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I have an 512 GB SSD on my MacBook Retina with one of the volumes disks0s6 formatted with exFat to use it on both Mac and Windows.

diskutil info disk0s6:

   Device Identifier:        disk0s6
   Device Node:              /dev/disk0s6
   Part of Whole:            disk0
   Device / Media Name:      Basic data partition

   Volume Name:              WORK
   Escaped with Unicode:     WORK

   Mounted:                  Yes
   Mount Point:              /Volumes/WORK
   Escaped with Unicode:     /Volumes/WORK

   File System Personality:  ExFAT
   Type (Bundle):            exfat
   Name (User Visible):      ExFAT

   Partition Type:           Microsoft Basic Data
   OS Can Be Installed:      No
   Media Type:               Generic
   Protocol:                 PCI
   SMART Status:             Verified
   Volume UUID:              40CF8BFC-3143-3BB9-B659-DE1A62DCA9E6

   Total Size:               54.1 GB (54117007360 Bytes) (exactly 105697280 512-Byte-Units)
   Volume Free Space:        36.1 GB (36128292864 Bytes) (exactly 70563072 512-Byte-Units)
   Device Block Size:        512 Bytes

   Read-Only Media:          No
   Read-Only Volume:         No
   Ejectable:                No

   Whole:                    No
   Internal:                 Yes
   Solid State:              Yes

I have lots of small files in that volume and my small files took to much physical space so I want to reformat the volume with a minimum Device Block Size and Cluster Size so my small files won't take any additional space. How can I do that in OS X?

Here is an example of files in folder bower_components which is 46.1 MB taking 9.75 GBspace on the disk(printed from windows):

enter image description here

UPDATE 1

I didn't found a way how to check cluster size on Mac so I boot in Windows and run chkdsk on that drive: enter image description here

As you can see 131072 bytes in each allocation unit - that is my current cluster size being created by Mac DiskUtil default

UPDATE 2

Just booted back to Mac and run the command sudo newfs_exfat -N /dev/disk0s6:

Reformatting existing ExFAT volume
Partition offset : 871407616 sectors (446160699392 bytes)
Volume size      : 105697280 sectors (54117007360 bytes)
Bytes per sector : 512
Bytes per cluster: 131072
FAT offset       : 2048 sectors (1048576 bytes)
# FAT sectors    : 3328
Number of FATs   : 1
Cluster offset   : 6144 sectors (3145728 bytes)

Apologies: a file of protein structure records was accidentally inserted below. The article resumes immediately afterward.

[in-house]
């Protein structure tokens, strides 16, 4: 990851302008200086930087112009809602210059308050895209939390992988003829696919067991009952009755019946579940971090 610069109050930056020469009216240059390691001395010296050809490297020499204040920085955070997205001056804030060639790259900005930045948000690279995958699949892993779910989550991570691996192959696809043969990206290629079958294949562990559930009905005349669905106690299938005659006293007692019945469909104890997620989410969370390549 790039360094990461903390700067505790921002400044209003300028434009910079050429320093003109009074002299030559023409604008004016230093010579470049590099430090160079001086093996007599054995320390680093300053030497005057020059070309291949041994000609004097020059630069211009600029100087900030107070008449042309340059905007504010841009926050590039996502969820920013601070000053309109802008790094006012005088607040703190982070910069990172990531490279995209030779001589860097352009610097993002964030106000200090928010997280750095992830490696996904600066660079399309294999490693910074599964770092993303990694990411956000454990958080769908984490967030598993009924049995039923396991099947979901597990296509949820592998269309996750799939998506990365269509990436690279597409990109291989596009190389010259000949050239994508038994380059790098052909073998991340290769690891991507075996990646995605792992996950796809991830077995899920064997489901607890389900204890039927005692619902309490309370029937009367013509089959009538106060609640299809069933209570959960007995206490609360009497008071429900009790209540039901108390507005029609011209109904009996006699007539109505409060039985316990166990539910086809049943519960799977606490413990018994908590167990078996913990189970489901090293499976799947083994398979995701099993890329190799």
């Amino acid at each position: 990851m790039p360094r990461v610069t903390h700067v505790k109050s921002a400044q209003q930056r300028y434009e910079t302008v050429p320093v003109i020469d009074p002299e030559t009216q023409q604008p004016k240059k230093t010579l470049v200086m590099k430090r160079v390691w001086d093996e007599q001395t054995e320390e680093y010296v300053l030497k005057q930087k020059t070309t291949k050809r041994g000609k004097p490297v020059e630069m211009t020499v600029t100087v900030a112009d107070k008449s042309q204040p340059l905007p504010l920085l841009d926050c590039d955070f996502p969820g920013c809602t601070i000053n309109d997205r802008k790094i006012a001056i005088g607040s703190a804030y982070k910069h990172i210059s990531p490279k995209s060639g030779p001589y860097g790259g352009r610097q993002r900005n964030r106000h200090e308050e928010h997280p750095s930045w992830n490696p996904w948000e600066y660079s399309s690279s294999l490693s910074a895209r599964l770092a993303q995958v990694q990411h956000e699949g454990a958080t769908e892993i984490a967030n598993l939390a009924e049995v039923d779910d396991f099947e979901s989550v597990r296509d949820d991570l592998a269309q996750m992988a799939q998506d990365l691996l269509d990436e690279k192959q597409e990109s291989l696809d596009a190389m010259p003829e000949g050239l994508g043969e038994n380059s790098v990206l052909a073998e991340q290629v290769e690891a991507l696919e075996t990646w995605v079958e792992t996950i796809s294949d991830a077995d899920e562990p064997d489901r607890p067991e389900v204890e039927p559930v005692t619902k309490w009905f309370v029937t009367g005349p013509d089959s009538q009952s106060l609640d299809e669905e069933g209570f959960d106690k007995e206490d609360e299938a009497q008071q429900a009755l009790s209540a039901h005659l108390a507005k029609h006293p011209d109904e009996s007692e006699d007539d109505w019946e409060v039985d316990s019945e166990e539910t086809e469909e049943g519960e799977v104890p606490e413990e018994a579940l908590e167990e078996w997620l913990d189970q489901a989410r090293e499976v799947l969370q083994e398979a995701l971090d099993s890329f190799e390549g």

# Clusters       : 412856
Volume Serial #  : 0227bd88
Bitmap start     : 2
Bitmap file size : 51607
Upcase start     : 3
Upcase file size : 5836
Root start       : 4

So looks like chkdisk showed same 131072 bytes per cluster

7

The maximum allocation block (or cluster) count for exFAT is 2^32 = 4,294,967,296.

To get the minimal size of an allocation cluster on your partition divide the size of your partition through 2^32.

Examples:

  • for a 100 GB partition the minimal size is 100,000,000,000 bytes/4,294,967,296=~23.3 bytes. Since the smallest device block size is 512 bytes, the allocation block size can't be smaller.

  • For a 3 TB partition the minimal size is 3,000,000,000,000 bytes/4,294,967,296=~698.5 bytes. The minimal possible allocation block size is then 1024 bytes.

To format a partition use newfs_exfat [options] /dev/disk*s*

The following options regarding allocation block sizes are available:

 -b bytes-per-cluster
         File system block size (bytes per cluster).  Acceptable values
         are powers of 2 in the range 512 through 33554432.

 -c sectors-per-cluster
         Sectors per cluster.  Acceptable values are powers of 2 in the
         range 1 through 65536. 

To reformat your exFAT volume first copy the content to another volume. Then enter:

diskutil list #to get the disk identifier of the exFAT partition
diskutil unmount /dev/disk0s6
sudo newfs_exfat -c 1 -v exFAT /dev/disk0s6
diskutil mount /dev/disk0s6

The command will create one allocation (or cluster) block/device block and rename the volume to exFAT.

Alternatively you may use

sudo newfs_exfat -b 512 -v exFAT /dev/disk0s6

Most modern HDDs or SSDs use device block sizes of 4096 bytes and the displayed device block size of 512 bytes is only a "logical" device block size probably for compatibility reasons. So a minimal allocation block size of at least 4096 bytes is recommended.

Also the default cluster block sizes of various sized exFAT partitions in Windows "mention" at least 4 kb.


To get the current cluster block size (and other informations) of an exFAT volume do the following:

diskutil list #to get the disk identifier of the exFAT partition
diskutil unmount /dev/disk0s6
sudo newfs_exfat -N /dev/disk0s6
diskutil mount /dev/disk0s6
  • how can I check what is the current cluster size? I can see that my Device Block Size 512 Bytes but cant find a way to check what is the current cluster size. – Kuncevic Nov 2 '15 at 11:21
  • @Riapp added explanation how to get the current values – klanomath Nov 2 '15 at 11:31
  • Just updated the question with details. Looks like my cluster size is 131072 bytes which is was being created by Mac DiskUtil by default. – Kuncevic Nov 2 '15 at 11:31

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